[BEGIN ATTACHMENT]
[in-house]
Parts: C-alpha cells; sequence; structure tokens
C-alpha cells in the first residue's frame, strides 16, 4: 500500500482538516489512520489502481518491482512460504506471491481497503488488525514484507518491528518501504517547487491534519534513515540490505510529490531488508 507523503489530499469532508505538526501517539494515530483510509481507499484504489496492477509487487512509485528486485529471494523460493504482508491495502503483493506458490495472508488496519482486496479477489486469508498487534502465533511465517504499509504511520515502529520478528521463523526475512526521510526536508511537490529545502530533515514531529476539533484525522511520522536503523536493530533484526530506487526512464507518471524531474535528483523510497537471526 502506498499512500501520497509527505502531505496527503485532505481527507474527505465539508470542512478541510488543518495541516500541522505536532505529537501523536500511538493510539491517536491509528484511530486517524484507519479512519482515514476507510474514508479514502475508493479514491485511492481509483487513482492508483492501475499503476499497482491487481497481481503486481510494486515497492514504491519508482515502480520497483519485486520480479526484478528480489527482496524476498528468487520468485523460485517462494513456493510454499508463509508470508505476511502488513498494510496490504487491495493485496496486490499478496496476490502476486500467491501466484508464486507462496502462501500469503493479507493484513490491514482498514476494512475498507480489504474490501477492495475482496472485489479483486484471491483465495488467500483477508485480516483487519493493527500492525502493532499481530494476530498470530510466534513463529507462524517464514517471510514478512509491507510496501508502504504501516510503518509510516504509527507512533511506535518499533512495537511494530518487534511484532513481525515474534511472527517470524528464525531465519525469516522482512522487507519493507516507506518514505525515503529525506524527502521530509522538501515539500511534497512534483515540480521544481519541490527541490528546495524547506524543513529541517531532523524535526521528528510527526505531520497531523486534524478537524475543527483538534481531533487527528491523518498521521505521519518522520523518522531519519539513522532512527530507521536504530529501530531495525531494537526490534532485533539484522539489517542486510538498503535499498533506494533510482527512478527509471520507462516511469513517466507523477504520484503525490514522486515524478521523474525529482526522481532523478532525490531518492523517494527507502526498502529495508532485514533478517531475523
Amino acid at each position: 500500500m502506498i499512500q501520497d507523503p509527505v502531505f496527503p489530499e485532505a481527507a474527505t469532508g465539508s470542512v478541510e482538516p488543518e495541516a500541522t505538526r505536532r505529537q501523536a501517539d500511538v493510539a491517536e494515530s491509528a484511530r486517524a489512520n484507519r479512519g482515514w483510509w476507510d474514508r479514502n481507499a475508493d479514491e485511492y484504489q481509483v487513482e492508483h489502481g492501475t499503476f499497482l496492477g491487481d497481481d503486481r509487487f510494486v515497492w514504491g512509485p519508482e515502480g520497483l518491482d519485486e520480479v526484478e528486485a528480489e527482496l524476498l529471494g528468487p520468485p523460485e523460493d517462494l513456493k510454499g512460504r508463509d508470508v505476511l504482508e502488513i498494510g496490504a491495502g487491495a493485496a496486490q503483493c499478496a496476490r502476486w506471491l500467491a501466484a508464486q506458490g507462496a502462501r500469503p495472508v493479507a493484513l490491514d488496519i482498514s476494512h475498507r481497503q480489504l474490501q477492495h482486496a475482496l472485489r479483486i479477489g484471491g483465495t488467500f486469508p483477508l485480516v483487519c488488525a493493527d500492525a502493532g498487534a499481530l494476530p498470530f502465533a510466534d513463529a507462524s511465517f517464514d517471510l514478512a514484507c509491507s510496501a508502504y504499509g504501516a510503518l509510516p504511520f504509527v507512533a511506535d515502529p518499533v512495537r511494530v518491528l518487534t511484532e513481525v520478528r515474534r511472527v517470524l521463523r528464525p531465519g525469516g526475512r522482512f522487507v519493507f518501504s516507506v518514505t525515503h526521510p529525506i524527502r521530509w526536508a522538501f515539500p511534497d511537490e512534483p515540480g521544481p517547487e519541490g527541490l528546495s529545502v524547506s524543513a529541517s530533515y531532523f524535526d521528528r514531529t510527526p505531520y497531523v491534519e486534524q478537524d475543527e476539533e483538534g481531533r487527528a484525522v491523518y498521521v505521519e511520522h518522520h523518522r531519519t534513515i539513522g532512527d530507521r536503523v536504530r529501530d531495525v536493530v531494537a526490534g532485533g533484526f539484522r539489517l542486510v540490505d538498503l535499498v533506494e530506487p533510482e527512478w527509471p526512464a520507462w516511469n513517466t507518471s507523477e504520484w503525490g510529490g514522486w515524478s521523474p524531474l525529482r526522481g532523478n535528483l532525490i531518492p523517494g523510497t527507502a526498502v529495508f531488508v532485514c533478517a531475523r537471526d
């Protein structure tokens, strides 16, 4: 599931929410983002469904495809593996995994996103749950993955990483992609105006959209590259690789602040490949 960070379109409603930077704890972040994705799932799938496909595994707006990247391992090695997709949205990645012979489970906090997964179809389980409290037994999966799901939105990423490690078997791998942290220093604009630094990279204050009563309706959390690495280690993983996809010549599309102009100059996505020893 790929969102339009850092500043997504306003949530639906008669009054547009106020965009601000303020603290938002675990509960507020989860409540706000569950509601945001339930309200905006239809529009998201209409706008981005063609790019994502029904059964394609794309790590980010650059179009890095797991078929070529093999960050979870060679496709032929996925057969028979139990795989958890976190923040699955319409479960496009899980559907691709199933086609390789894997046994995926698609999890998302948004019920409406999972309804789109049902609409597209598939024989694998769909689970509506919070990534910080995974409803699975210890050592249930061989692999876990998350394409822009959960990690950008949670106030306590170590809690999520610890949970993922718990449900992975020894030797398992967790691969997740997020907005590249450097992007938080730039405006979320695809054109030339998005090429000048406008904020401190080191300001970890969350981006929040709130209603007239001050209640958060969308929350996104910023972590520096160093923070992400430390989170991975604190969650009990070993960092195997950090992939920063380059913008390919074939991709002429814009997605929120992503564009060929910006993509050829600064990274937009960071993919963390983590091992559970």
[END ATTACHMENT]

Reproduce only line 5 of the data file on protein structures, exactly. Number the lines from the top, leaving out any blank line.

């Protein structure tokens, strides 16, 4: 599931929410983002469904495809593996995994996103749950993955990483992609105006959209590259690789602040490949 960070379109409603930077704890972040994705799932799938496909595994707006990247391992090695997709949205990645012979489970906090997964179809389980409290037994999966799901939105990423490690078997791998942290220093604009630094990279204050009563309706959390690495280690993983996809010549599309102009100059996505020893 790929969102339009850092500043997504306003949530639906008669009054547009106020965009601000303020603290938002675990509960507020989860409540706000569950509601945001339930309200905006239809529009998201209409706008981005063609790019994502029904059964394609794309790590980010650059179009890095797991078929070529093999960050979870060679496709032929996925057969028979139990795989958890976190923040699955319409479960496009899980559907691709199933086609390789894997046994995926698609999890998302948004019920409406999972309804789109049902609409597209598939024989694998769909689970509506919070990534910080995974409803699975210890050592249930061989692999876990998350394409822009959960990690950008949670106030306590170590809690999520610890949970993922718990449900992975020894030797398992967790691969997740997020907005590249450097992007938080730039405006979320695809054109030339998005090429000048406008904020401190080191300001970890969350981006929040709130209603007239001050209640958060969308929350996104910023972590520096160093923070992400430390989170991975604190969650009990070993960092195997950090992939920063380059913008390919074939991709002429814009997605929120992503564009060929910006993509050829600064990274937009960071993919963390983590091992559970």